Wednesday, October 2, 2013
What to do at a Reading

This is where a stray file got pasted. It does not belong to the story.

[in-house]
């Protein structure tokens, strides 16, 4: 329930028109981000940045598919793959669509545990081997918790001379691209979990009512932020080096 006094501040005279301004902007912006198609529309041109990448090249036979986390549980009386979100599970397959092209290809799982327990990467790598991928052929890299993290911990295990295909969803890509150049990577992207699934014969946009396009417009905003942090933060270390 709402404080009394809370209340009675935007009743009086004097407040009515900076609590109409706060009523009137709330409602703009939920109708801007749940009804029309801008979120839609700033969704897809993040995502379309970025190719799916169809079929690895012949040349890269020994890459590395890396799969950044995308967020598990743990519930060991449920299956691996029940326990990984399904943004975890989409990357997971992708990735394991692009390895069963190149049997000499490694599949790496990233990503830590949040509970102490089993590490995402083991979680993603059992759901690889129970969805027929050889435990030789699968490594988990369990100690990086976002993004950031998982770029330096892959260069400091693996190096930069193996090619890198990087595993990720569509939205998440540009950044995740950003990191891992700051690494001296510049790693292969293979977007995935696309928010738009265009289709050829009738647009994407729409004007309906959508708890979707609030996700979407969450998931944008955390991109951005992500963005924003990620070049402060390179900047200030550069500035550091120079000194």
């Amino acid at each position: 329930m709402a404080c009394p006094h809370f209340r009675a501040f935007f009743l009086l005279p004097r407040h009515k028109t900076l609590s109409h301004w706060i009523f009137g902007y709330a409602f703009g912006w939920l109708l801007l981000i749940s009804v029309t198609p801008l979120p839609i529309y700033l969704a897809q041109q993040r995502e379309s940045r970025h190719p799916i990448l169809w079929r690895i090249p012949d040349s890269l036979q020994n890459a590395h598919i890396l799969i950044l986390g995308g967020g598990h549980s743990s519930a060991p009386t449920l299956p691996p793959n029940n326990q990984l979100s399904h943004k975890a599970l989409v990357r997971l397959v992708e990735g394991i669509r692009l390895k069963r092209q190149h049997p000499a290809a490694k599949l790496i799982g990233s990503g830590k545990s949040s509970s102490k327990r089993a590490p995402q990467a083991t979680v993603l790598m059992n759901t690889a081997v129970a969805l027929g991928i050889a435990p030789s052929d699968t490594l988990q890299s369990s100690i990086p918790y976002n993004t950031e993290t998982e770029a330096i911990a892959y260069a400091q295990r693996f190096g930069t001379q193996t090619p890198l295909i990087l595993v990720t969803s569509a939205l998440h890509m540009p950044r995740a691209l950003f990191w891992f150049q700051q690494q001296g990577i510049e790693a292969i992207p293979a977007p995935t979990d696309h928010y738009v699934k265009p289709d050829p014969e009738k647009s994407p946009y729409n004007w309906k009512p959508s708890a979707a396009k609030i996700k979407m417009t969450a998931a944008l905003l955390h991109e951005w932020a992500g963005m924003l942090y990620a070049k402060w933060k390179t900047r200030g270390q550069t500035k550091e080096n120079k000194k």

I did a reading tonight with some friends at our local library. There is a community program done every year called Read Local. Tonight, I read with three other women. As is often the case, a theme runs through the poetry. Tonight was autumn, Sylvia Plath, women accused of witchcraft, law, and religion. I read from With Love from Tin Lizzie about masks and automatons and from my chapbook, Sappho, I should have Listened. Poets were reading their title pieces, so I read the actual poem “Sappho, I should have Listened.” We read poems from different parts of our writing careers, and gave an idea of the structure of our books. For women falsely accused of sorcery, I read “The Blood Countess/ For Erzebet” I note that those who wrote historical fiction had a few notes about the history that inspired them. Others, including me, gave brief biographies of the women they wrote about and why they inspired them. I think a little background whets the audience’s appetite. We also brought copies of our books to display, exchange, and sell. Students of writing often introduce themselves, eager to join groups and get ideas. Ironically, a local poets group was meeting across the hall from where we did the reading. Read Local is a good way for local writers to become aware of each other. There are programs like it everywhere, and LinkedIn features groups for writers of all types. You can join as many groups as you want online and commiserate and get ideas. On another note, I picked up some magazines to read at the library, and one 2003 Doll Reader had an article by our friend Shirley Holub, on doll hospitals. She writes the Doll Hospital series for Scholastic Books. For those who write memoir, there are several new biographies and memoirs on the shelves, including one by Shirley Jones, where “Mrs. Partridge” allegedly tells all. Now is the time to get out those holiday ornaments, photos, and old cards. You never know what might trigger a memoir. You might also try a historical prompt, “Where were you when…..” and include a significant historical event that affected you.